The perfect start as Socceroos show glimpses of Ange Postecoglou’s vision

Socceroos get off to flying start in Asian Cup with 4-1 win over KuwaitPostecoglou has reason to smile after Socceroos blitz KuwaitSecurity measures won’t be ramped up for ANZ Stadium Asian Cup fixtures

Ange Postecoglou has always hoped  that Australia would play a certain way but the process of regeneration – and a string of difficult opponents – has meant his vision has been a slow, often frustrating burn.

But on the first night of the Asian Cup on home soil, against an opponent of dubious quality – who sacked their coached after a 5-0 defeat to Oman only six weeks ago – the time for deliverance had come. They didn’t disappoint.

It must be frustrating for the coach to not have elite technical players like his predecessors but, regardless, he’s committed to forging ahead with his possession-based style until it becomes second nature.

Kuwait, finally, were a team that allowed the Socceroos to practise what they preach. They did not press, instead preferring to hanging as deep as the AAMI Park margins allowed.

Harder for Australia to break down, yes, but offering enough space for them to grow in confidence. Postecoglou has seldom been afforded that luxury. His players gobbled it up.

A 4-1-4-1 formation doesn’t sound attacking but it actually meant the Socceroos had five players pushing up at any one time – four attacking midfielders just behind Tim Cahill. And, almost every time you looked up, the players had rotated with each other without looking out of place.

Mathew Leckie and the sharp James Troisi swapped on the left, Robbie Kruse was mostly as a number ten but drifted wide or helped Tim Cahill if he so desired. Massimo Luongo was fairly committed to the right flank – and was probably Australia’s best – but Ivan Franjic’s energy gave him ample support.

What does all that mean? An avalanche of numbers in advanced positions, perhaps the most an Australian team has had in years. It can’t always be this way, certainly not against elite football nations, but Australia, at last, set out to dominate a team they should dominate.

It could have all gone to pieces, too, had they lost their heads when Kuwait went 1-0 ahead.

Herein lies the problem with man-marking. It sounds – to our traditional Australian sports mind – to be risk-averse. But if one defender makes even so much as a half-mistake, the attacking team has the upper hand.

Australia set up fine at the corner, but when two players went to same man, the Kuwaitis had a spare. That spare was Hussain Fadhel, who was lost by Trent Sainsbury and Matthew Spiranovic. Mat Ryan was stranded as Fadhel scored the tournament’s first goal.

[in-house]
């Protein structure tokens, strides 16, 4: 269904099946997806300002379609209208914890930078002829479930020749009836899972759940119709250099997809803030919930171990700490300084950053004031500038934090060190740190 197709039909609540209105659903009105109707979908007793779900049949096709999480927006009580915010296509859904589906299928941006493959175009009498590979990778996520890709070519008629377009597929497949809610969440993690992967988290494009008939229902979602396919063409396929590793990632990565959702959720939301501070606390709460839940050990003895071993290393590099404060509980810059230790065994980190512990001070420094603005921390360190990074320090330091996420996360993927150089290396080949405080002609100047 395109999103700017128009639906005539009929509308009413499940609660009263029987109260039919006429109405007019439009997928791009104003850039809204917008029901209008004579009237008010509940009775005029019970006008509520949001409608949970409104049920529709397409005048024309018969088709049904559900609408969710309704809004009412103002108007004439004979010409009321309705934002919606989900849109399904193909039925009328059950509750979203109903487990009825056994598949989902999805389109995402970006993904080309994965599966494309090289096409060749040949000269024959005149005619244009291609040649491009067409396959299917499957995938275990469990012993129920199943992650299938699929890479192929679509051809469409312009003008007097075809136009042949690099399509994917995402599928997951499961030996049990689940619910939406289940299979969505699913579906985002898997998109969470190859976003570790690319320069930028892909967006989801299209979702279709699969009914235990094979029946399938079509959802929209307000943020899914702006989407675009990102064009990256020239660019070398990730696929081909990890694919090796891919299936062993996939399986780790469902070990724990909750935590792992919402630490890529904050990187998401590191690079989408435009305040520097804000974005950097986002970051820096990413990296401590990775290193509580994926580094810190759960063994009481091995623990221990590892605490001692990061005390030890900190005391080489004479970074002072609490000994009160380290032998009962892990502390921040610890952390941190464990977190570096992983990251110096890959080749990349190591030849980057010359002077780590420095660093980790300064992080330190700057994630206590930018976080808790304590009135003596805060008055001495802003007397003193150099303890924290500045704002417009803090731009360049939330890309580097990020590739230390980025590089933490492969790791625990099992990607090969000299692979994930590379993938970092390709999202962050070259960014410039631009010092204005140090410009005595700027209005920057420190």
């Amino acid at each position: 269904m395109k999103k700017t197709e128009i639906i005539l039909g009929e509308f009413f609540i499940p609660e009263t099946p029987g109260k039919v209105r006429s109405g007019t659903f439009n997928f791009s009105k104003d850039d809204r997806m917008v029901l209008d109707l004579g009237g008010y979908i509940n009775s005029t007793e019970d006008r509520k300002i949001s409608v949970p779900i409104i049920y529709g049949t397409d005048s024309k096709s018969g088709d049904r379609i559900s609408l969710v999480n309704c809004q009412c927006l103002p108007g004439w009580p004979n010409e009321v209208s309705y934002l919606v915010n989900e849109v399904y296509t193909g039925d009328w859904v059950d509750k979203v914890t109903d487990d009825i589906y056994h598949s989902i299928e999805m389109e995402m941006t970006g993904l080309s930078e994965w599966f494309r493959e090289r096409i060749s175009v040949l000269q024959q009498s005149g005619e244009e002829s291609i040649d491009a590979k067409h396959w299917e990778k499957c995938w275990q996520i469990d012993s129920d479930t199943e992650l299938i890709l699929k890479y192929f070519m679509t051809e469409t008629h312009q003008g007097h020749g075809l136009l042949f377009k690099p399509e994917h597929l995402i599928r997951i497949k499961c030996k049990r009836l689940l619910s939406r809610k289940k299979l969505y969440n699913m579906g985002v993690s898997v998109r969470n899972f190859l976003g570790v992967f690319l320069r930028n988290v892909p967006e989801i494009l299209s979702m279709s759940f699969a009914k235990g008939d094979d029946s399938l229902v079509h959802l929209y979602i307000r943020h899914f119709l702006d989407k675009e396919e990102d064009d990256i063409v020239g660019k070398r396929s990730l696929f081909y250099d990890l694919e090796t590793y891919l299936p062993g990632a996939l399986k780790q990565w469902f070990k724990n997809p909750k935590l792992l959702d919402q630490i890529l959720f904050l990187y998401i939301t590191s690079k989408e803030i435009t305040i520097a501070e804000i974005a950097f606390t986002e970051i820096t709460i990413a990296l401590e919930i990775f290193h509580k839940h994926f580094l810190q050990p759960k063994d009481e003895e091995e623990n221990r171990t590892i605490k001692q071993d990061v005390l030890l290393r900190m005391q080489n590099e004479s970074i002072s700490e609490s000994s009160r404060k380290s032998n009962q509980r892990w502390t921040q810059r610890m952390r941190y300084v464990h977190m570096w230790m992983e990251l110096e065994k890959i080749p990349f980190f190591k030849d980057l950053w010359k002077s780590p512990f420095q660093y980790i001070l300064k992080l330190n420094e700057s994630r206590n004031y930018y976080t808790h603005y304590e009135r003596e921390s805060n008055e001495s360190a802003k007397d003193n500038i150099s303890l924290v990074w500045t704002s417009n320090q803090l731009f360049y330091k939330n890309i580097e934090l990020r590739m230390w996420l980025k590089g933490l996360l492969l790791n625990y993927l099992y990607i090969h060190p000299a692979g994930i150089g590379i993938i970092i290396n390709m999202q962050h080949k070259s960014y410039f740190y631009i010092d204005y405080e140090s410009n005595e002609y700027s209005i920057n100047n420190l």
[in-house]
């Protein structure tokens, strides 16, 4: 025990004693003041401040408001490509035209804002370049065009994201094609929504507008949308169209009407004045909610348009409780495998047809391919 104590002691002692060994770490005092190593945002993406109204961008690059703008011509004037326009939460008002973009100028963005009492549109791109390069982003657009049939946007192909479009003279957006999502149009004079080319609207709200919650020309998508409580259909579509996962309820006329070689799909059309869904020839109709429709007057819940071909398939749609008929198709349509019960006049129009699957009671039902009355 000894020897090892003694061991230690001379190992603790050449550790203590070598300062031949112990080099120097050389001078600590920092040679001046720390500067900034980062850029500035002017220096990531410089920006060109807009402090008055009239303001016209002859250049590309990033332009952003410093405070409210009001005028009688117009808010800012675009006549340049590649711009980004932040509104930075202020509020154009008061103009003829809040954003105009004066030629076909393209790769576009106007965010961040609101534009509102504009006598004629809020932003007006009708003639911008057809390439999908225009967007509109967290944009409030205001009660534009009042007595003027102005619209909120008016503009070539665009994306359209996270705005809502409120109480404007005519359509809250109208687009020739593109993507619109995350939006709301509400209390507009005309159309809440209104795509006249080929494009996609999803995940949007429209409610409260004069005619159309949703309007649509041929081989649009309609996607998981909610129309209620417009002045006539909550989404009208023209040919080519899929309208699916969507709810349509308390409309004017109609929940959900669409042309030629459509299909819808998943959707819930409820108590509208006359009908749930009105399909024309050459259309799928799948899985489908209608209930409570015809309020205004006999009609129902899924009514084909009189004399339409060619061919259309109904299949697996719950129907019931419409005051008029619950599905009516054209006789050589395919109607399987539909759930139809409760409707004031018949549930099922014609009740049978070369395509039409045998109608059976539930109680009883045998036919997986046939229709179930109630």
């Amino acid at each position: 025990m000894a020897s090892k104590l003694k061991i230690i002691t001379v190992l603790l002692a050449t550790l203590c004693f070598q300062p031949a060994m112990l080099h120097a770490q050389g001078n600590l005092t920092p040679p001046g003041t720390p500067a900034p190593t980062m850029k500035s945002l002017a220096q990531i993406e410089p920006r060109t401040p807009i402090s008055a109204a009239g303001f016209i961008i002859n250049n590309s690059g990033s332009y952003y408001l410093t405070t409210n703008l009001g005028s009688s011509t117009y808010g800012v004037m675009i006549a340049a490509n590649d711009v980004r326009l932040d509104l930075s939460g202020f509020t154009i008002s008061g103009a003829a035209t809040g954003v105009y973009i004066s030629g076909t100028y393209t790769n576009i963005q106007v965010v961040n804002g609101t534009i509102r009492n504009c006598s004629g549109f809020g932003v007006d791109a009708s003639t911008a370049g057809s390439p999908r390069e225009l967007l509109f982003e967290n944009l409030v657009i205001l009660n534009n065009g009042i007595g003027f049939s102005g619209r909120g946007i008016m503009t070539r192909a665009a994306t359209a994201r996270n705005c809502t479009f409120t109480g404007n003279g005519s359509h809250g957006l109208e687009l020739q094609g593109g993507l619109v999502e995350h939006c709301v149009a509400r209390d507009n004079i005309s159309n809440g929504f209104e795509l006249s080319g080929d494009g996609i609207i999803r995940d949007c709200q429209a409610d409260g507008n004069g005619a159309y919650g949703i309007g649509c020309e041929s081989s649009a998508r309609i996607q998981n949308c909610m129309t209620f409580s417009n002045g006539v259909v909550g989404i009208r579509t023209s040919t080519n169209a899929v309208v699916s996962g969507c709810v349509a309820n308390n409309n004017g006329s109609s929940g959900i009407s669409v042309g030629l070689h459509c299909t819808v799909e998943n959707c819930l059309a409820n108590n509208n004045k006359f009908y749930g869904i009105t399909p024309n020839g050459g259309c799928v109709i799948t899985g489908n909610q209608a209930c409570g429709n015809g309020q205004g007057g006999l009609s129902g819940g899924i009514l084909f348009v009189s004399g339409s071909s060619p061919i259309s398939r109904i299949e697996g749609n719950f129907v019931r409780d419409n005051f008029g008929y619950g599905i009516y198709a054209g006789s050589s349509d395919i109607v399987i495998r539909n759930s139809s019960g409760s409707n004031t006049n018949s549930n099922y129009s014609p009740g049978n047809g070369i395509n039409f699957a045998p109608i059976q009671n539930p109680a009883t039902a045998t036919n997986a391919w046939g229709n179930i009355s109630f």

But the goal came so early that Australia had time to re-group. Overloaded with attacking players anyway, the Socceroos needed no tactical adjustment. They just had to stay composed and stick to the plan.

Mile Jedinak’s free kick, won after Kruse was brought down, was inches away. The interplay, back and forth, in the middle of the park and the edge of the box, only increased.

Fahad Al Ansari – the 195 centimetre man-mountain in the centre of the Kuwait midfield – did all he could to clog the space and organise his teammates. The wing-backs, Fahad Al Hajri on the right and Khaled Al Qahtani on the left, were fighting to stay above water. Something had to give.

Soon after, Luongo beat out three Kuwaitis to pick out Cahill, who stabbed the ball home with a Totti-like finish. You just cannot deny his ability to find an extra gear in the national shirt.

Now they wanted the lead before half-time and that’s exactly what they got. Franjic, who used to play down the road in a local competition until a few years ago, showed great ability by switching onto his left foot and delivering a cross that Luongo somehow rose to meet.

Mile Jedinak added a third from the spot in the second half but Al-Azraq were already beaten.

That gave Postecoglou the ultimate luxury as the game wore on, resting Cahill and Kruse, bringing on Tomi Juric and Nathan Burns. He then brought on the old stager, Mark Bresciano, for Luongo, for some feel-good home-town minutes. Troisi merely iced the cake in injury time.

The Asian Cup has begun, and for Australia, it couldn’t have started any better.

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